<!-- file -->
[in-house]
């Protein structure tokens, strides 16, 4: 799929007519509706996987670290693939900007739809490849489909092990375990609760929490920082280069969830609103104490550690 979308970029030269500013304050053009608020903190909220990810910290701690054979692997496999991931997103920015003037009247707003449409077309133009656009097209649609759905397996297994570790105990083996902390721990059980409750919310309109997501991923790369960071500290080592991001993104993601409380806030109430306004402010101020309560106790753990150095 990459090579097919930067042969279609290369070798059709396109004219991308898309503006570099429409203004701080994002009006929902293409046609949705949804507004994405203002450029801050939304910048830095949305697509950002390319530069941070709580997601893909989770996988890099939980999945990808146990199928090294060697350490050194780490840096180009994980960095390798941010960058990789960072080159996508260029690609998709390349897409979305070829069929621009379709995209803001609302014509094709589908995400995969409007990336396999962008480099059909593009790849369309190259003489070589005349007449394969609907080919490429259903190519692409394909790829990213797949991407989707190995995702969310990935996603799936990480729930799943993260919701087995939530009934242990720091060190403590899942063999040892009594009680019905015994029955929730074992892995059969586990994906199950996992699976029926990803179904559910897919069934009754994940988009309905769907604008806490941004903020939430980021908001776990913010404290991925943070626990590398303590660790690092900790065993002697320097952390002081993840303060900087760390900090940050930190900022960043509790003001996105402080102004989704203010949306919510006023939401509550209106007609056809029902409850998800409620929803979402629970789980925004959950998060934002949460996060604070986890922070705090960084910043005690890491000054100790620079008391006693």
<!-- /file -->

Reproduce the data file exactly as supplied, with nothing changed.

[in-house]
């Protein structure tokens, strides 16, 4: 799929007519509706996987670290693939900007739809490849489909092990375990609760929490920082280069969830609103104490550690 979308970029030269500013304050053009608020903190909220990810910290701690054979692997496999991931997103920015003037009247707003449409077309133009656009097209649609759905397996297994570790105990083996902390721990059980409750919310309109997501991923790369960071500290080592991001993104993601409380806030109430306004402010101020309560106790753990150095 990459090579097919930067042969279609290369070798059709396109004219991308898309503006570099429409203004701080994002009006929902293409046609949705949804507004994405203002450029801050939304910048830095949305697509950002390319530069941070709580997601893909989770996988890099939980999945990808146990199928090294060697350490050194780490840096180009994980960095390798941010960058990789960072080159996508260029690609998709390349897409979305070829069929621009379709995209803001609302014509094709589908995400995969409007990336396999962008480099059909593009790849369309190259003489070589005349007449394969609907080919490429259903190519692409394909790829990213797949991407989707190995995702969310990935996603799936990480729930799943993260919701087995939530009934242990720091060190403590899942063999040892009594009680019905015994029955929730074992892995059969586990994906199950996992699976029926990803179904559910897919069934009754994940988009309905769907604008806490941004903020939430980021908001776990913010404290991925943070626990590398303590660790690092900790065993002697320097952390002081993840303060900087760390900090940050930190900022960043509790003001996105402080102004989704203010949306919510006023939401509550209106007609056809029902409850998800409620929803979402629970789980925004959950998060934002949460996060604070986890922070705090960084910043005690890491000054100790620079008391006693």